Like a buoy, one finds peace at sea
There are 176 miles from where I sit to the 41036 sea buoy, out in the lonesome, sometimes desolate and occasionally stoic, western Atlantic.
On my phone, my thumb and index finger navigate me to the application that provides real-time information about this particular buoy. I check the wind — sometimes I frown, a few times I smile and I always wonder. I check the wave height — sometimes I doubt, a few times I anticipate but I always wonder.
It is but a single part of my passion to fish and explore this canvas of blue.
Out here, the water flows from way south and is tinged with Caribbean soul and cobalt in heart and color.
I love it here. It is where my place on this earth feels right, even though I cannot touch the ground.
Oh, fish have been caught from these waters — dolphin, tuna, wahoo, marlin, barracuda, grouper, trigger’s, albacore and amberjack. Yet that is not why I come here.
I am here, between this buoy at sea and the buoy in my life, because I can be who I am. Born in the red clay and familiar with dirt between my nails, my toes and my eyes and my senses yearn for this place.
I know waypoints, courses and channels, and the sun has never will rise from the same place in the same manner.
I am different here. I used to think it was the fish. There is thrill, excitement and adrenaline, and when a reel screams, one might feel it is because of a fish. Perhaps it is the progression of the tide, but I am here because there are no loads I bring to the sea that float and remain.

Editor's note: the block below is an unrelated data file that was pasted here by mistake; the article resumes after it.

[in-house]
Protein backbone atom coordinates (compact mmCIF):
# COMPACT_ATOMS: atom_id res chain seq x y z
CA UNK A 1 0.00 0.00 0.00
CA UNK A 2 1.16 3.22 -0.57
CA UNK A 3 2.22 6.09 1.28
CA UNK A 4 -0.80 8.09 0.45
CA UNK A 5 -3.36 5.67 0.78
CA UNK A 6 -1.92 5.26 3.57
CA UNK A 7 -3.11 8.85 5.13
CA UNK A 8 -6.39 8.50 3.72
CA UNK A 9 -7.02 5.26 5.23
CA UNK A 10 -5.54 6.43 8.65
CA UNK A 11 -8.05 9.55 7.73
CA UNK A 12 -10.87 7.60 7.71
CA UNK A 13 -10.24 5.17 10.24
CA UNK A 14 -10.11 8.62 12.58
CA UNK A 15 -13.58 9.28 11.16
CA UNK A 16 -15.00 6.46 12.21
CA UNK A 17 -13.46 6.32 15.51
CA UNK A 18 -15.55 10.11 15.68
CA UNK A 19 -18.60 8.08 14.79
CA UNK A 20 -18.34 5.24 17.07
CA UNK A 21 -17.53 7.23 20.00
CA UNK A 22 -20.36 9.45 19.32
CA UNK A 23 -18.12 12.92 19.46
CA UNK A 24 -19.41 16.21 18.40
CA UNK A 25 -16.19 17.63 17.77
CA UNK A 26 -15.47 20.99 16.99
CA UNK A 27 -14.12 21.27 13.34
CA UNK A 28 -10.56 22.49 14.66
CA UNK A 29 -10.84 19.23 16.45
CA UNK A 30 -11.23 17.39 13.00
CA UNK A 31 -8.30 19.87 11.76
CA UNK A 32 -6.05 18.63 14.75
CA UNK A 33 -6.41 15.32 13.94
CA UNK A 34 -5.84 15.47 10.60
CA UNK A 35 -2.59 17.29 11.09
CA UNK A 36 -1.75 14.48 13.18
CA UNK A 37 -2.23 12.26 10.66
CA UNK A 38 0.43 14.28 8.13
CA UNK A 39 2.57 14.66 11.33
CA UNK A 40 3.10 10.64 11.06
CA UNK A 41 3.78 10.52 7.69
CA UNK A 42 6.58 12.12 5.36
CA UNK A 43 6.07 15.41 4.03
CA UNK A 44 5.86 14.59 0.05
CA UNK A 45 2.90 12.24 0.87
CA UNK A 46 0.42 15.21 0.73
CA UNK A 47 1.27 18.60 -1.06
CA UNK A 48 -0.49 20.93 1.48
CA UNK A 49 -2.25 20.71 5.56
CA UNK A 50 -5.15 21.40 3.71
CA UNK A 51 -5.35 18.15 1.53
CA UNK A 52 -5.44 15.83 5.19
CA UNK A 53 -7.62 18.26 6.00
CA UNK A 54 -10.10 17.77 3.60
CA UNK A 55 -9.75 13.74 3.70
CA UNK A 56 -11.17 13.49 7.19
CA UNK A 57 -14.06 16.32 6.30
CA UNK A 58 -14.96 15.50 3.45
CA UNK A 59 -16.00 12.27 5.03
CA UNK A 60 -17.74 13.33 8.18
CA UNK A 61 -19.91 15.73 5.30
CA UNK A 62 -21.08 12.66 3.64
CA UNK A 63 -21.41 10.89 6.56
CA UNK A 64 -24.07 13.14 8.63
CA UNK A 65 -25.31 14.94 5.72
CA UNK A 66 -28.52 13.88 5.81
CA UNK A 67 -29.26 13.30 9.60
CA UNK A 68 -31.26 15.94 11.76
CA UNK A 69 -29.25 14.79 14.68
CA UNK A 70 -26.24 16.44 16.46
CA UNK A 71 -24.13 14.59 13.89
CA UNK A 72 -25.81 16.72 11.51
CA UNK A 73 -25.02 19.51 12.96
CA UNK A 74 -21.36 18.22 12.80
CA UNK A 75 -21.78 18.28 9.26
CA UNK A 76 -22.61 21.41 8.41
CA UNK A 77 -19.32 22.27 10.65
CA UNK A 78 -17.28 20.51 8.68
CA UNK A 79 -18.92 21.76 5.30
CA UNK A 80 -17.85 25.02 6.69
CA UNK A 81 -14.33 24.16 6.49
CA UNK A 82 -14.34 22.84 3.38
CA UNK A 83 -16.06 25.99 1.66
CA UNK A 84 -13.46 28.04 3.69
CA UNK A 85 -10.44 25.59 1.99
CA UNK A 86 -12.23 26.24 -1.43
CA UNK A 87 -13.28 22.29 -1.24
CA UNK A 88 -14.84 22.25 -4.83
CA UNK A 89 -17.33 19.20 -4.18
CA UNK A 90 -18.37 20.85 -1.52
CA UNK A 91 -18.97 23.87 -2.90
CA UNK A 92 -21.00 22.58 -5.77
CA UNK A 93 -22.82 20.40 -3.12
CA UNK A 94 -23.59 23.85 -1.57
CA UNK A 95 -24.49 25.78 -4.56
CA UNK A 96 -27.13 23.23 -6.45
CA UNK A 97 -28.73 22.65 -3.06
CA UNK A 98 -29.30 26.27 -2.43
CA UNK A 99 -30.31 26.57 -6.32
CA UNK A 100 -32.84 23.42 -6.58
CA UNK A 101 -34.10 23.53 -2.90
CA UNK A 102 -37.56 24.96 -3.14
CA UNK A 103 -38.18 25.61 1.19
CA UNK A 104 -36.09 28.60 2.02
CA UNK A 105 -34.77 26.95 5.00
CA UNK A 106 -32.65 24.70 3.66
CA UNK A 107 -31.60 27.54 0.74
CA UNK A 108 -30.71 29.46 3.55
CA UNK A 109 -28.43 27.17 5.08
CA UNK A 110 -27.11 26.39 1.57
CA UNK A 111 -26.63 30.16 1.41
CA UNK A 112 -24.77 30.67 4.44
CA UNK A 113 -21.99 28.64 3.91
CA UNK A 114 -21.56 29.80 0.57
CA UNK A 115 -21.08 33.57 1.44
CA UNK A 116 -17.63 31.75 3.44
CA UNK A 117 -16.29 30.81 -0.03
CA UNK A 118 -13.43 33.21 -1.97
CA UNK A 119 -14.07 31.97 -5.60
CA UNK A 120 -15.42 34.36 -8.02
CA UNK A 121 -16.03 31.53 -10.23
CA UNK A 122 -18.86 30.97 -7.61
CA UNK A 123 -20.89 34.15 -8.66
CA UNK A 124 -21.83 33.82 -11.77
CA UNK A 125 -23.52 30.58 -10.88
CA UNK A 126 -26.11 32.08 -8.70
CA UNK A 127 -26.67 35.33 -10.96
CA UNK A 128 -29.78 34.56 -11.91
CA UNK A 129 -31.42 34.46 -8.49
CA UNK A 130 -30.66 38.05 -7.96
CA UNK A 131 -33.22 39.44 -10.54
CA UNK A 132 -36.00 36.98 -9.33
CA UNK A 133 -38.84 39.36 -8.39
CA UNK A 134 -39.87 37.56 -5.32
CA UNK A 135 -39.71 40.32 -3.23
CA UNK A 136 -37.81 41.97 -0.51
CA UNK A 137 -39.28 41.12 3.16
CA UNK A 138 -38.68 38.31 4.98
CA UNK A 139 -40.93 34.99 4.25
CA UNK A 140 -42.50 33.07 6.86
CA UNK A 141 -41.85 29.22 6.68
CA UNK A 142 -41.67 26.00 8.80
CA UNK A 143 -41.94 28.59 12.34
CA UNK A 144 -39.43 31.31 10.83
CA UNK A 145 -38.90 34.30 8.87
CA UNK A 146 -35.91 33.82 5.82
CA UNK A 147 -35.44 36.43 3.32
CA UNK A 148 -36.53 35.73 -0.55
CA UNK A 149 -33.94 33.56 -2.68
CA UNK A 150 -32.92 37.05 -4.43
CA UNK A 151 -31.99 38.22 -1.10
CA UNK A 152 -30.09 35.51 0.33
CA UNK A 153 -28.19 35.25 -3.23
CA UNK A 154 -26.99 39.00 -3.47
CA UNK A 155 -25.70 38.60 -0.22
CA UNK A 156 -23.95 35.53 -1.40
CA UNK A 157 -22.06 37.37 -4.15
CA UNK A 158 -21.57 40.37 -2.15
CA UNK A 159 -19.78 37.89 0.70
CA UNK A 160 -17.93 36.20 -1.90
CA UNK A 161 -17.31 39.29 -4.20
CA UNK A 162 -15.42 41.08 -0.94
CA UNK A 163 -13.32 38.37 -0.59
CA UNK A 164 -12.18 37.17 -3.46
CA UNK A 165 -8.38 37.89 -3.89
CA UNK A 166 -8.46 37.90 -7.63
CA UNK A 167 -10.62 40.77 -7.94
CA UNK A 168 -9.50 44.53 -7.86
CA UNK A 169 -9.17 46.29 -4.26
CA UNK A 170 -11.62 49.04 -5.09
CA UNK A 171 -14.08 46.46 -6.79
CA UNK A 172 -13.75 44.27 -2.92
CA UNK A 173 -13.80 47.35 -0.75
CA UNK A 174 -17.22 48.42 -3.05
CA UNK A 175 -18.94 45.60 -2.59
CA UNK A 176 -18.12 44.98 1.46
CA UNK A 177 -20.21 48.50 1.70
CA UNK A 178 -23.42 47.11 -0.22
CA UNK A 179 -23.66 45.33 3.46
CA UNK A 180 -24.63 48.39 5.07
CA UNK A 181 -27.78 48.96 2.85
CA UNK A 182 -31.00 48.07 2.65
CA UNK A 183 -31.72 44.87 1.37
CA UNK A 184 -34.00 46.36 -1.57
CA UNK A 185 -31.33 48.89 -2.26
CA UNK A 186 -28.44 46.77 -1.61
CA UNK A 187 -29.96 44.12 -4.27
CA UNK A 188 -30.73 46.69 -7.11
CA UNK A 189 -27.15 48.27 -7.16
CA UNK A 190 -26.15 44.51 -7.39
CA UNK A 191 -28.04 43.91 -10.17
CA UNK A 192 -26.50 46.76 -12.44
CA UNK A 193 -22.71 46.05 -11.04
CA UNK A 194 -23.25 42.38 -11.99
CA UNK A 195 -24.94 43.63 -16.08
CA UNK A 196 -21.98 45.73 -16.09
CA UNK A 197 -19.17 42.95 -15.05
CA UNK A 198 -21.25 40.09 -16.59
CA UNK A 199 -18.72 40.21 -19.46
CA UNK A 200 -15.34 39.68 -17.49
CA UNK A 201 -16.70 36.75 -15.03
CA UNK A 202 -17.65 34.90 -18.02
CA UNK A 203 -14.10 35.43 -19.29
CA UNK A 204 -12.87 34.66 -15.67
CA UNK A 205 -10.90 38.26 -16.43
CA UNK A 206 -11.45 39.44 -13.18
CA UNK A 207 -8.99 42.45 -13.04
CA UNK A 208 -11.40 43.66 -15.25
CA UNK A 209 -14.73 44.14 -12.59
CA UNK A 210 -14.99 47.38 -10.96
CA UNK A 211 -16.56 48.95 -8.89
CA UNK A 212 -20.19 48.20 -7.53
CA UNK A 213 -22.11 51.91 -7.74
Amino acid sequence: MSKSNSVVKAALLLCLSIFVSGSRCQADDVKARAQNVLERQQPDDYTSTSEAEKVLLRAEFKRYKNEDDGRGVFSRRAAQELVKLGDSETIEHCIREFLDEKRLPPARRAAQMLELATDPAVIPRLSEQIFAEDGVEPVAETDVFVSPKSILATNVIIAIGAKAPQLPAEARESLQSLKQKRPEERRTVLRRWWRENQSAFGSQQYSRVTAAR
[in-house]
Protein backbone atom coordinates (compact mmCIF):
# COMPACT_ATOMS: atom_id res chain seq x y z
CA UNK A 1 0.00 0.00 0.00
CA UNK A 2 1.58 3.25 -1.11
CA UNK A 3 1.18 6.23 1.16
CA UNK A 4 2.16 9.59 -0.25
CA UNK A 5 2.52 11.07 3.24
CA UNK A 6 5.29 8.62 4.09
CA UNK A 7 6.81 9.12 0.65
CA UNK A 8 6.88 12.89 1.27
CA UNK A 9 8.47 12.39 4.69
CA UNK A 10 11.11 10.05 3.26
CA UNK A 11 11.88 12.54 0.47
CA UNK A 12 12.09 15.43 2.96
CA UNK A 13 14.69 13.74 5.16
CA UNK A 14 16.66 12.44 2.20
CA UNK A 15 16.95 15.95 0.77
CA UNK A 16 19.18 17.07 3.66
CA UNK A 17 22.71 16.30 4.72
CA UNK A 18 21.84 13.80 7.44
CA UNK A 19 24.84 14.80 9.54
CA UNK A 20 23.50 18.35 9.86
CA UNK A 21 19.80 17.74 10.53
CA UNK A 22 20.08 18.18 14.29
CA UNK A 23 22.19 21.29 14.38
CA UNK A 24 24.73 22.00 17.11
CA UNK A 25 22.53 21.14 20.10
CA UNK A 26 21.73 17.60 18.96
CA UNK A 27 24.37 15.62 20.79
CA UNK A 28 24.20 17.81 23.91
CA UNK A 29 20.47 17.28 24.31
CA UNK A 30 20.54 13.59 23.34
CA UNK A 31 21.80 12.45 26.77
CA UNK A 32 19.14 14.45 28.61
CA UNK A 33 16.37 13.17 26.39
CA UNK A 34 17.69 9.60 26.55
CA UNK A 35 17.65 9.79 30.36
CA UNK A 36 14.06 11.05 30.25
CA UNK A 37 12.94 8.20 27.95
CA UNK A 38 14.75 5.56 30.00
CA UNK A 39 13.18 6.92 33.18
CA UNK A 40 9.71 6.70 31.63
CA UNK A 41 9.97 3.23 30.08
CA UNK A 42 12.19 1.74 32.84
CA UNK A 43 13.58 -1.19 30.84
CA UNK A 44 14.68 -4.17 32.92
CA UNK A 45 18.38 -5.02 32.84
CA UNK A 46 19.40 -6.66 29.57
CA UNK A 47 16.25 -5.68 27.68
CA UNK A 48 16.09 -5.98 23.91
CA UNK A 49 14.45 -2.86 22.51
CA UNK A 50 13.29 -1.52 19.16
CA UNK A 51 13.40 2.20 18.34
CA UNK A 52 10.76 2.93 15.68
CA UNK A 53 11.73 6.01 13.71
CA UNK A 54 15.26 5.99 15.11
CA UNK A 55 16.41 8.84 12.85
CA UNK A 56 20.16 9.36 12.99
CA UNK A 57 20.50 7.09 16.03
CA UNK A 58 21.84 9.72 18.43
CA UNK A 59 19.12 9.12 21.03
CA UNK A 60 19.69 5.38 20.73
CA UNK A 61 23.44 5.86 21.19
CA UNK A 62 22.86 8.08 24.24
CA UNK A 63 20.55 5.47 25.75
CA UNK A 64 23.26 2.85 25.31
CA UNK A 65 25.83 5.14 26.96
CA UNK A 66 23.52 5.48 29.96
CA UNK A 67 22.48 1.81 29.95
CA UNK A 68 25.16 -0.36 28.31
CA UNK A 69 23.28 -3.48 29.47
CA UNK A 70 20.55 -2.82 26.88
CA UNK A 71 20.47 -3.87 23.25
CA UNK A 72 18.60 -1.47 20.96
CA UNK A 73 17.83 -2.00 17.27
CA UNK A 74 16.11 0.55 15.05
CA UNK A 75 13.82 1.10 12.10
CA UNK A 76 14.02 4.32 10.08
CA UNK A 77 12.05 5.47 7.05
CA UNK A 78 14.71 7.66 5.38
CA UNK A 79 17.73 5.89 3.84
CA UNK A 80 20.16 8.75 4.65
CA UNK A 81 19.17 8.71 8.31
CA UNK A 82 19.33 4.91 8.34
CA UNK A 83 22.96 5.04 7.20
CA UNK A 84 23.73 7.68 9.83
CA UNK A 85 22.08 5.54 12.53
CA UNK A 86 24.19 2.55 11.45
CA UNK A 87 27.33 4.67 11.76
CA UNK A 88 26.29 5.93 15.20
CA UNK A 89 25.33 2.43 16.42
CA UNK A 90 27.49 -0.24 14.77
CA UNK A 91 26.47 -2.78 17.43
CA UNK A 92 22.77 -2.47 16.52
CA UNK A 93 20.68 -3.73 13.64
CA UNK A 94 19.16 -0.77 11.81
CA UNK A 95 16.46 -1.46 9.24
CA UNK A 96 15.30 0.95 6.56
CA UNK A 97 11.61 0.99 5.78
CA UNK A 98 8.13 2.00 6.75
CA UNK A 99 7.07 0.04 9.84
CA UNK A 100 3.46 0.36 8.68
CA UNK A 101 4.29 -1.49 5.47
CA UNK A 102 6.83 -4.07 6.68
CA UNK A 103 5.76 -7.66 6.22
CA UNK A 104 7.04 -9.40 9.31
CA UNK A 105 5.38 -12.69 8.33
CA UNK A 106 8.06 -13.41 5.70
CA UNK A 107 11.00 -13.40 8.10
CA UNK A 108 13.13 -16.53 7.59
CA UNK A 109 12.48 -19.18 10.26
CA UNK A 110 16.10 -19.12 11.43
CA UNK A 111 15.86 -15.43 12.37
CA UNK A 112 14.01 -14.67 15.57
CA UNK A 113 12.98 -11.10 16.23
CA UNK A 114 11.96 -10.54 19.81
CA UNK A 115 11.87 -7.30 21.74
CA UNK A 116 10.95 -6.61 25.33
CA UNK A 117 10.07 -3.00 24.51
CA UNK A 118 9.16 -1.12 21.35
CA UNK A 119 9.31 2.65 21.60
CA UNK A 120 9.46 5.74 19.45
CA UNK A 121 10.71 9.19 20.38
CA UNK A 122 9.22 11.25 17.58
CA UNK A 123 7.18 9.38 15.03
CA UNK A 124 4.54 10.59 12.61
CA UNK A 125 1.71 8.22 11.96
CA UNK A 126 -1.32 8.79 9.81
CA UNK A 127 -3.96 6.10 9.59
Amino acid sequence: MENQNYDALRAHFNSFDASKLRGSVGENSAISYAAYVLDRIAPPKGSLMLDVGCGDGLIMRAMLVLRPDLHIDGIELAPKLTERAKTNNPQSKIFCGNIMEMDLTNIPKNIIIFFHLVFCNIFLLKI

I am here because the rain is temporary, the clouds drift and the wind at sea sometimes is perfectly therapeutic.
It is here that time slows, days merge and the sight of a flying fish, skimming across the sea, is poetically profound.
I am different here because we all must find the place where our soul is cleansed and burdens are properly rinsed, for I am not immune to the infections of life and my antibodies occasionally are slow.
I have lived with dirty hands and cleansed when I should. On a vessel at sea, with land a dissipating image, I have contributed a tear into this water and found silence amongst an abyss of noise.
There is purpose here. There is reflection here, and there is a time and place where all of my life feels connected. Buoys and channel markers are not just beacons that guide a boat.
We had fished that day, and my hands smelled of fish, bait and the sea. Somewhere out there, burdens, demons and pirates of a man’s life were left to drift and find peril at sea. The rods, reels and fish were cleansed, and I excused myself to cleanse.
Upon the bow and hull of this vessel, the remnants of sea needed to be washed. My bare feet, back and chest — and my bare soul — took to the bow with brush, hose and soap.
There was a rhythm in the air — music, lyrics and a breeze — and for a moment, I, too, was a buoy. I felt free and enchanted.
Though I came here to fish, I came here to be cleansed. As the salt and seawater are hardened by the wind against this vessel, so am I.
To be as I am, it is necessary to journey and accept that the wind may not always blow as I wish. The waves may be steep, and the sun refuses to replicate her awakening every day.
I cleansed the bow, stern, gunnels, lines and the crevices where salt and sea might lead to rust and decay — then I cleansed the boat.
Far inland, my courses through life do not always withstand the turbulence. Frequently, the buoy at sea reports conditions that are not favorable for a sailor. Sometimes, the wind blows, the waves are steep and a boy must be grounded in the red clay.
Yet when there is an opening and the gates to the sea are friendly, I navigate to fish. Burdens sink here. Hooks are baited here. Crevices are cleansed here. Amid infections of life and roots of red clay, I come here to be as I am.
Enjoy your time outdoors.
You may contact Jason Hawkins at email@example.com.